For example, Root says, some of the instant messaging features built into suites don't match stand-alone IM products in performance, especially for messaging outside the enterprise firewall that involves multiple IM clients. "Big suites tend to be very loyal to their own brand and ignore the fact that other companies have different IM software," he says.
Eric Goldfarb, CIO at financial services firm PRG-Schultz International, has used both approaches and sees the advantages of each. At the Atlanta-based financial services firm, which has 3,200 employees, a suite makes more sense because it's more scalable and cost-effective for large organizations. PRG uses Lotus Notes as its standard for messaging and collaboration.
But the multivendor strategy can make more sense for smaller and midsize companies, Goldfarb says. When he was CIO at Global Knowledge Inc., an IT education and training firm with 1,500 employees, the company used a combination of Exchange for e-mail and products from multiple vendors for functions such as calendaring and document sharing.
"We cobbled together a set of packages to achieve this overall collaborative workspace, and it worked well," Goldfarb says. Because the components were focused on specific tasks, they provided greater functionality than was available from suite products, he says. For example, a document management product from an independent vendor can provide a finer degree of detail for records management than a suite can.
However, Goldfarb adds, the multivendor approach would be more costly for a larger organization.
Root agrees that buying individual applications might be the best option for small and midsize companies. "Smaller companies don't need most of the whiz-bang features of the big platforms," he says. "Many don't use online group scheduling and calendaring, and they're perfectly happy using public instant messaging services and e-mail that's built into Linux or another open-source platform."
Here's a look at the messaging/collaboration software packages from leading vendors, based on product evaluations by Forrester Research in March 2004:
-- IBM Lotus Notes and Domino 6.5.1. The latest Lotus collaboration platform provides integrated groupware, Web conferencing, instant messaging and document management. The software also includes IBM Lotus Team Workplace, which provides both Web and Notes interfaces to specialized team collaboration databases that support document sharing, threaded discussions and workflow. IBM Lotus Domino Document Management supports more advanced features such as check-in/checkout and version control.
-- Microsoft's Windows Server System and Office System 2003. Major components include Exchange Server 2003 for enterprise e-mail, scheduling and task management; Live Communications Server 2003 and Windows Messenger for enterprise instant messaging; Microsoft Office Live Meeting for Web conferencing, application sharing and chat; and Microsoft Office SharePoint Portal Server 2003 for community-based collaboration, document management and sharing, and threaded discussions. Client Outlook provides an online and off-line interface to e-mail, scheduling and tasks.
-- Novell's GroupWise 6.5. Provides e-mail and scheduling capabilities, including sophisticated message filtering and online access and an instant messaging component called Novell GroupWise Messenger. Other components include basic document management from within the e-mail and scheduling client; community collaboration capabilities; and Novell Virtual Office, which provides browser-based collaboration tools such as document sharing, threaded discussions and delegated administration. A client notification program called GroupWise Notify monitors incoming e-mail and calendar events.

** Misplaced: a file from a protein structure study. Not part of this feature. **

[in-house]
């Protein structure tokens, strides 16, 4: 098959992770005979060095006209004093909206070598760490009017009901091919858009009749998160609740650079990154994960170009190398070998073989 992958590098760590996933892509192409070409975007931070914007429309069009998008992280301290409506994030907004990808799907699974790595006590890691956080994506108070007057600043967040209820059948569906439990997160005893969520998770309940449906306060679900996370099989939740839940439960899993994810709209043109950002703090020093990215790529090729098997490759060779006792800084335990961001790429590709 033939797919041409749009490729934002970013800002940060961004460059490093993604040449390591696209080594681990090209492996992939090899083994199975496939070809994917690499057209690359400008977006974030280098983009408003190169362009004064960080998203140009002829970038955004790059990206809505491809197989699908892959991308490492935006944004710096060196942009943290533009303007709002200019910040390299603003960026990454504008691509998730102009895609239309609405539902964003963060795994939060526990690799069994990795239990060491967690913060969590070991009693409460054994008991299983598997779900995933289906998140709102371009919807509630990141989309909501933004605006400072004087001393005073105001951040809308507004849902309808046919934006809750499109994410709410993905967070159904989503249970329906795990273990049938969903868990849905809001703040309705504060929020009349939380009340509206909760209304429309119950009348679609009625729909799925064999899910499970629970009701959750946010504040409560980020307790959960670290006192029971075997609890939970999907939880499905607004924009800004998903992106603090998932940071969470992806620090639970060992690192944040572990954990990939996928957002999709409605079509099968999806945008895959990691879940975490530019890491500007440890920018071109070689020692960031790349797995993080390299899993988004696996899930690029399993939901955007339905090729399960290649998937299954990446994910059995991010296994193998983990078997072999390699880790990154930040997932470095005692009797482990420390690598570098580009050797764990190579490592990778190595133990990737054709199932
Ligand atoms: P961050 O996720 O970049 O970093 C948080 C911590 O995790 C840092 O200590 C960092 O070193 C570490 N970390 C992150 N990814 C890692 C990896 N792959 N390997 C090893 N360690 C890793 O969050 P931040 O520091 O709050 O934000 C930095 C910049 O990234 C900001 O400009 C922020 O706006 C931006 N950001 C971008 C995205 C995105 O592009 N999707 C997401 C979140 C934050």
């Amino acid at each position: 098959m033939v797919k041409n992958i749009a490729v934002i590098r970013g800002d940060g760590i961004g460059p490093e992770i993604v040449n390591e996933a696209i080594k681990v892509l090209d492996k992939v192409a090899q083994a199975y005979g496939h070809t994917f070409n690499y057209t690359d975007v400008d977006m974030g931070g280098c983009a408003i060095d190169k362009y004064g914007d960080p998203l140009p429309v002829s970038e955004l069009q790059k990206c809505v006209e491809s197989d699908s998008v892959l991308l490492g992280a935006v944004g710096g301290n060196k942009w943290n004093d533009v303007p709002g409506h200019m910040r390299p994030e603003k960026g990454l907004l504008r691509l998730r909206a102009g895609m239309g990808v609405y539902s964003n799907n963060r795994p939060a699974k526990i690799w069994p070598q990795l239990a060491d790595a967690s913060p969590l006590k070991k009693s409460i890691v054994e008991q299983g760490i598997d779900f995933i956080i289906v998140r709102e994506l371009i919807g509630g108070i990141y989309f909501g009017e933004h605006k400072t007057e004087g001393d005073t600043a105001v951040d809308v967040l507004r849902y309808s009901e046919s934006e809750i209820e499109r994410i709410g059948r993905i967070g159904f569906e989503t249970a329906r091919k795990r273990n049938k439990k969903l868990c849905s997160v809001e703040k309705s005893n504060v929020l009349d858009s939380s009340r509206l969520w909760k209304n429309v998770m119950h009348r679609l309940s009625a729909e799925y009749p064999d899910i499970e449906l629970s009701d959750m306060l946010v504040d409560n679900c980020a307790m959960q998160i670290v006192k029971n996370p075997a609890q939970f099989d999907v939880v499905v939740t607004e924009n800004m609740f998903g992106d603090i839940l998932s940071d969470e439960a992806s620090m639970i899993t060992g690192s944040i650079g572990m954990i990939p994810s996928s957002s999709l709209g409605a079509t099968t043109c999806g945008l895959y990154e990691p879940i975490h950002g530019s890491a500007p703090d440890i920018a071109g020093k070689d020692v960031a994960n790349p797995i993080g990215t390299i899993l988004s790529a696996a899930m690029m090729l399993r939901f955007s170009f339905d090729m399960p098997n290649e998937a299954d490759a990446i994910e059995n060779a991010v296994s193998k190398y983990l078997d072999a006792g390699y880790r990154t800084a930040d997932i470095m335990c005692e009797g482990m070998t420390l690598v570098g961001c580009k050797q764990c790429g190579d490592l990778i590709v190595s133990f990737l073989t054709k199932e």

-- Oracle's Collaboration Suite Release 2. Provides basic enterprise e-mail features through a built-in Web interface, Web conferencing, voice and fax integration, and basic groupware features, but not instant messaging. The product lacks an e-mail client, so most customers use Microsoft Outlook as a front end. OCS runs on the Oracle 9i Application Server, which includes the Oracle 9iAS Portal. The portal includes features such as document sharing, delegated administration and polling. Oracle Web Conferencing integrates with Collaboration Suite to provide Web conferencing capabilities, including application sharing, whiteboarding, presentation multicasting, polling and integrated chat.
All in one
Some companies opt for suites because of the new functionality they provide. John I. Haas, a Washington-based producer of hops used in beer manufacturing, moved from multivendor systems to Oracle's Oracle Collaboration Suite in 2003 because the company wanted to cost-effectively add Web conferencing and wireless e-mail access.
"It's easier to do Web conferencing because it's built into the suite, and we can schedule meetings and have (the meeting information) shown on calendars," says Kyle Lambert, vice president of information solutions. Lambert says the tool is proving to be vital as John I. Haas relies more on Web conferencing to make product presentations to customers and for employee collaboration, training and document sharing.
The suite also makes it easier for employees to locate shared files, Lambert says, because they're accessible from a single Oracle database used with the messaging product. "We don't have to hunt in multiple locations and servers to find information," he says. This is especially useful for employees who spend a lot of time on the road and need easy access to files, says Lambert.